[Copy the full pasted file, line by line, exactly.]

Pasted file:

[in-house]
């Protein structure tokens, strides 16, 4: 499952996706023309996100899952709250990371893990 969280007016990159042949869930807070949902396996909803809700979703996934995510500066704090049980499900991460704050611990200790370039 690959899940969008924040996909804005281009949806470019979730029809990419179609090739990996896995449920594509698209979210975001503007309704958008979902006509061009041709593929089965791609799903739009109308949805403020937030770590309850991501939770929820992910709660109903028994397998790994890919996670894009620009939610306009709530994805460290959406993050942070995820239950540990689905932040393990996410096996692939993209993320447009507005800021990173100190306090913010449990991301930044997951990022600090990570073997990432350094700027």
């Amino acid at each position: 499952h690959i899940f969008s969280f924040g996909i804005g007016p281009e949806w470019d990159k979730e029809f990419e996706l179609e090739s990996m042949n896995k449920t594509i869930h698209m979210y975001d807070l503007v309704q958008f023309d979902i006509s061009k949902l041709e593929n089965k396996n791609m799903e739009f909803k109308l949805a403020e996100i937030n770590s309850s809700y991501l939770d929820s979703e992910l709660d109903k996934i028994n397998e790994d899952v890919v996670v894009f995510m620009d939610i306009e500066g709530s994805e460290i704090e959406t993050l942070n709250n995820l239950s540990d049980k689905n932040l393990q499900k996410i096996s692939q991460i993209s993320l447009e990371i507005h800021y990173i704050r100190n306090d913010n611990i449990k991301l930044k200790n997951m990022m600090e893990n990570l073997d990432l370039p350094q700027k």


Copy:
[in-house]
């Protein structure tokens, strides 16, 4: 499952996706023309996100899952709250990371893990 969280007016990159042949869930807070949902396996909803809700979703996934995510500066704090049980499900991460704050611990200790370039 690959899940969008924040996909804005281009949806470019979730029809990419179609090739990996896995449920594509698209979210975001503007309704958008979902006509061009041709593929089965791609799903739009109308949805403020937030770590309850991501939770929820992910709660109903028994397998790994890919996670894009620009939610306009709530994805460290959406993050942070995820239950540990689905932040393990996410096996692939993209993320447009507005800021990173100190306090913010449990991301930044997951990022600090990570073997990432350094700027």
């Amino acid at each position: 499952h690959i899940f969008s969280f924040g996909i804005g007016p281009e949806w470019d990159k979730e029809f990419e996706l179609e090739s990996m042949n896995k449920t594509i869930h698209m979210y975001d807070l503007v309704q958008f023309d979902i006509s061009k949902l041709e593929n089965k396996n791609m799903e739009f909803k109308l949805a403020e996100i937030n770590s309850s809700y991501l939770d929820s979703e992910l709660d109903k996934i028994n397998e790994d899952v890919v996670v894009f995510m620009d939610i306009e500066g709530s994805e460290i704090e959406t993050l942070n709250n995820l239950s540990d049980k689905n932040l393990q499900k996410i096996s692939q991460i993209s993320l447009e990371i507005h800021y990173i704050r100190n306090d913010n611990i449990k991301l930044k200790n997951m990022m600090e893990n990570l073997d990432l370039p350094q700027k």